Recent Vulnerabilities in Adobe Reader Due to Scripting

Somewhere, the creators of Adobe Reader are weeping.

And if they’re not, it won’t be long until they do; with all of the recent vulnerabilities swirling around Adobe Reader, things are going from bad to worse.

But just how bad is bad?

According to CNET, at the RSA security conference earlier this month, F-Secure Chief Research Officer Mikko Hypponen said that users should go so far as to switch their .PDF readers altogether due to the security issues with Adobe Reader. (You can check out a list of alternate .PDF readers here.)

While swearing off Adobe Reader altogether might seem a bit a bit extreme, it’s gotten to the pointwhere avoiding it might be the best thing to do. Since the beginning of this year, more than 47 percent of attacks exploit holes in Acrobat Reader, while six vulnerabilities target Adobe Reader specifically (CNET).

The question that many people are asking is, “how did it get this bad?” We’re going to risk beating a dead horse when answering this question, since a lot of the problems with Adobe Reader can be traced back to an issue that we’ve talked about frequently during the past few months: Disabling scripting by default. We’re constantly advocating the disabling of scripting by default, and the recent vulnerabilities found in Adobe Reader offer yet another reason why it’s a good idea to go no-script.

According to the recent advisory by US-CERT, it’s the “getAnnots()” JavaScript function in Adobe Reader that allows users to be exploited and allows attackers to execute code on the workstation remotely.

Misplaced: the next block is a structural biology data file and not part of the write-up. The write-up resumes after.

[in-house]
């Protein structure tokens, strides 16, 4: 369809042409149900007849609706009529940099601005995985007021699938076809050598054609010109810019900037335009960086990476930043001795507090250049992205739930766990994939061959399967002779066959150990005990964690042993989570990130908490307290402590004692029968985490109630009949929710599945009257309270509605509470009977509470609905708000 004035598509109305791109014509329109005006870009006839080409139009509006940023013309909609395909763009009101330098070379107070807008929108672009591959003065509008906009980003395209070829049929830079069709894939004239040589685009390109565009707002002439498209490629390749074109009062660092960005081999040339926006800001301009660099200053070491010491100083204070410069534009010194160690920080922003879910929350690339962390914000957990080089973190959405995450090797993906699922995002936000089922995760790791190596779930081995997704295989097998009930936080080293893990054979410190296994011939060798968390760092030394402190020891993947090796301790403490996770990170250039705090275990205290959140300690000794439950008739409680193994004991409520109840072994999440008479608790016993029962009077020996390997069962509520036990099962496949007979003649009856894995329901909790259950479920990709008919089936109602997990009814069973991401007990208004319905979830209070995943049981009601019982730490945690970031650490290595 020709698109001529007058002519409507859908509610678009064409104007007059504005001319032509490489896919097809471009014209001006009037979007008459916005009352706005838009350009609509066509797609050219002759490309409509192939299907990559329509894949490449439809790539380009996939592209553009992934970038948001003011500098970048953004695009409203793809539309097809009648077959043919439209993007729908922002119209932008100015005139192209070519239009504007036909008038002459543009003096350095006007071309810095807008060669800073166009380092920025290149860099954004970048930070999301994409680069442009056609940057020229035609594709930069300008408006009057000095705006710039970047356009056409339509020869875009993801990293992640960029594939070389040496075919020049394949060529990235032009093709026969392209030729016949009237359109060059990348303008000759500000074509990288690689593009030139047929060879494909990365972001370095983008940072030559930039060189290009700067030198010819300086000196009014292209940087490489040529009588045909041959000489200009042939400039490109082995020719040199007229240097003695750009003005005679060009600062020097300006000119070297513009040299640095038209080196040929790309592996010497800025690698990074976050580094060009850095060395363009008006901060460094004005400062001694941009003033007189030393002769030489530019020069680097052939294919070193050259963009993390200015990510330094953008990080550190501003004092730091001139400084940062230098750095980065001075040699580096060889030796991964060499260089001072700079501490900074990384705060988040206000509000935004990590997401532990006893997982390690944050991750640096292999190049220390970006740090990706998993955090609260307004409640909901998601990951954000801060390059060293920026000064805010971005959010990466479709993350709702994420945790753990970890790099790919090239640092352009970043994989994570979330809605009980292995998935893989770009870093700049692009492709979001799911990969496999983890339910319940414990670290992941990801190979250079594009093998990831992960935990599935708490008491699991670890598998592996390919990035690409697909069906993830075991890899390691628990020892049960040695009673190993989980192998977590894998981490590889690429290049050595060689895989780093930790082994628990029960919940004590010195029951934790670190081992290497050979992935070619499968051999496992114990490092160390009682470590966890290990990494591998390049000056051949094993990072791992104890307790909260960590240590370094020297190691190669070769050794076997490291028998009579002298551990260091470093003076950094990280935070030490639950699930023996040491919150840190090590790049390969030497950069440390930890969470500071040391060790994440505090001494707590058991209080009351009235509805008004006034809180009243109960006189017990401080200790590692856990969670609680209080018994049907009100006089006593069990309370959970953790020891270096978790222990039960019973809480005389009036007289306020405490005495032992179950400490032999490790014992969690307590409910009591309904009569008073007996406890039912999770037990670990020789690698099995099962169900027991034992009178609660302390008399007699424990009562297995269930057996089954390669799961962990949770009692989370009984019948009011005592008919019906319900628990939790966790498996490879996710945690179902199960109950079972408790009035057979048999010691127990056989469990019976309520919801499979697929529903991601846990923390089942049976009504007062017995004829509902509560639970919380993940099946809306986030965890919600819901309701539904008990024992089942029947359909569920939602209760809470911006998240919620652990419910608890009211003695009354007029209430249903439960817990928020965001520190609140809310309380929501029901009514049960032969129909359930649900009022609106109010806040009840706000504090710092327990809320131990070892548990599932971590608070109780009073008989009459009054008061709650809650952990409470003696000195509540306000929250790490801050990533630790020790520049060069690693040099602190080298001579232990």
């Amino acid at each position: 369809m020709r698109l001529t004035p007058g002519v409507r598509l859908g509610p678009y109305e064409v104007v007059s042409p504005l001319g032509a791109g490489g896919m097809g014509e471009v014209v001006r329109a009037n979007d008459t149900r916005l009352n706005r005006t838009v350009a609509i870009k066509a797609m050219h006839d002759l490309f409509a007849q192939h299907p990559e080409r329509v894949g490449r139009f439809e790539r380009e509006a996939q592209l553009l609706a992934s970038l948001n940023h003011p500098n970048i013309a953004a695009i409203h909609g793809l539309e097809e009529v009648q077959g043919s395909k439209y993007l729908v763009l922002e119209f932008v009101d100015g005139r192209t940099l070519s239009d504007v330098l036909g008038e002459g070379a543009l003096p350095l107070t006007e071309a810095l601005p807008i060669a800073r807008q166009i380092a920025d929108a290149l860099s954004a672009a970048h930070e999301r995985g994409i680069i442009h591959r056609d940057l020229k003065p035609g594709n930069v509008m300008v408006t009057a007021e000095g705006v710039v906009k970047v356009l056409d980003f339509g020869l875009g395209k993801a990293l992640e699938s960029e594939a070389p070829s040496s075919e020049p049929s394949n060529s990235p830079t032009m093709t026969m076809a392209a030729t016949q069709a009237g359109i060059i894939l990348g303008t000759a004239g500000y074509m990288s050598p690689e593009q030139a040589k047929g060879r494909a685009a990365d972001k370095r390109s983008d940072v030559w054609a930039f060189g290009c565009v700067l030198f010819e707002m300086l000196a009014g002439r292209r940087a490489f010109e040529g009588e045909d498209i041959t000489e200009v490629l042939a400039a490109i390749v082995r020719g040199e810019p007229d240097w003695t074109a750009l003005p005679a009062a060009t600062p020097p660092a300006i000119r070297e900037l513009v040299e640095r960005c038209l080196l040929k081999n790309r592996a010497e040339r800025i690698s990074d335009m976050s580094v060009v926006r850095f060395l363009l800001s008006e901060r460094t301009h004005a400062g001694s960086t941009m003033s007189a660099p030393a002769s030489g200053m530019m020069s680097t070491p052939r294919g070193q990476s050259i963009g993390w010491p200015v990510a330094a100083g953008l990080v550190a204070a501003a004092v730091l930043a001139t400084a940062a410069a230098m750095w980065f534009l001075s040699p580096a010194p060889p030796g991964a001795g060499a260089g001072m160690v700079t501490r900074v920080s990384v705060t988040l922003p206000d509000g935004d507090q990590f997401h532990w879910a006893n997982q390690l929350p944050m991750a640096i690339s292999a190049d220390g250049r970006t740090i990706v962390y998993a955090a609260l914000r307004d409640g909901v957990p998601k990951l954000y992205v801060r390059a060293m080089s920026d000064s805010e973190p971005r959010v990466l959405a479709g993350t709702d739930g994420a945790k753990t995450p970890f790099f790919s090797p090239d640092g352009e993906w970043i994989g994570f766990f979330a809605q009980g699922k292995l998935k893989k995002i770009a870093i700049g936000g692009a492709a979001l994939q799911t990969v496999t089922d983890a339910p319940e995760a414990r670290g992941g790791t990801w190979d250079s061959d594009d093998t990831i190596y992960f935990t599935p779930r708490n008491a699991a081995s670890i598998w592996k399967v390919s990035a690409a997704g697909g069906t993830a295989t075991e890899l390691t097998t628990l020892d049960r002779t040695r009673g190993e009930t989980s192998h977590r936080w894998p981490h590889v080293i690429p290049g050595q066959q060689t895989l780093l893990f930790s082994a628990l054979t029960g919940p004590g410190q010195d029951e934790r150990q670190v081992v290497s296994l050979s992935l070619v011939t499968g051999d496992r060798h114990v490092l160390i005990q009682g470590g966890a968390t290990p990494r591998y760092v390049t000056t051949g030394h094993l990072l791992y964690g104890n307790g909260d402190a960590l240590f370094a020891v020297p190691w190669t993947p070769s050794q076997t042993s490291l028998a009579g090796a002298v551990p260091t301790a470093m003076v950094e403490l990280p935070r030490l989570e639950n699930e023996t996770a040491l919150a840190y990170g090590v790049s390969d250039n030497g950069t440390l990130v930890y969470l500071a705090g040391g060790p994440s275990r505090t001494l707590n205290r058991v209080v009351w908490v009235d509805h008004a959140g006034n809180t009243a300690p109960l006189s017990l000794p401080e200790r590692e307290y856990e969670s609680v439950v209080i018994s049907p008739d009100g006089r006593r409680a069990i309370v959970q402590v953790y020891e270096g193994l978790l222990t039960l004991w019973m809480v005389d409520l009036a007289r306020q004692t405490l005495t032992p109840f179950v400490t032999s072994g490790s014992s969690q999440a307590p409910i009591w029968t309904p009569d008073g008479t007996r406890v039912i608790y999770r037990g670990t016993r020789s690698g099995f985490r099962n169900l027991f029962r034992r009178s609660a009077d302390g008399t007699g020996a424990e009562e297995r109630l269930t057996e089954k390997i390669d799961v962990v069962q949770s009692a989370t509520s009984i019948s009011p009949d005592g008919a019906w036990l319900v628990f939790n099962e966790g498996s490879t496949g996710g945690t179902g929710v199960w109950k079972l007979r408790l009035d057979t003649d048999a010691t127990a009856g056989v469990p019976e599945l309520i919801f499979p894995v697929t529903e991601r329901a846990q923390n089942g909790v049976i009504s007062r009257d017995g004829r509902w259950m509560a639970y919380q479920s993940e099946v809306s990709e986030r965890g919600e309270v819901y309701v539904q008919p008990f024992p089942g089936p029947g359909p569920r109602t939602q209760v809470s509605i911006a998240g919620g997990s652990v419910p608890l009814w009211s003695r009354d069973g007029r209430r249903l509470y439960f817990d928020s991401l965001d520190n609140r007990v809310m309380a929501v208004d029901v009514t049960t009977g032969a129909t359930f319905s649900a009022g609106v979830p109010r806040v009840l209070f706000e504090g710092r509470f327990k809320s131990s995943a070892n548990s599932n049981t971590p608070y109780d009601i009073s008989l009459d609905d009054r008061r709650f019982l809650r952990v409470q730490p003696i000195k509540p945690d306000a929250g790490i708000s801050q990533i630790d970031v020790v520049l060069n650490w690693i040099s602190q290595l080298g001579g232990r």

While the obvious answer to the “getAnnots()” problem is to disable scripting, we can accept (albeit reluctantly) that having scripting disabled by default might never happen. That’s why an alternative solution would be to have a white list. Creating a white list is not only more effective, but also less time-consuming than creating a black list. Providing users with the ability to augment the white lists in their profile would afford them the flexibility to view non-mainstream sites like NovaInfosecPortal.

But this is one of those topics where we really want to put a call out to all of you about what can be done to help fix the current problems associated with scripting, and how some of these problems can be avoided in the future. What are you currently working on (whether at work or at home) to make sure that you, your family, and your workplace isn’t taken advantage of due to scripting? Leave a comment or send us a tweet @grecs.

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If you’re looking for some additional ways to keep your company—and yourself—a little safer, we’ve put together a handy list of books that might do the trick. 

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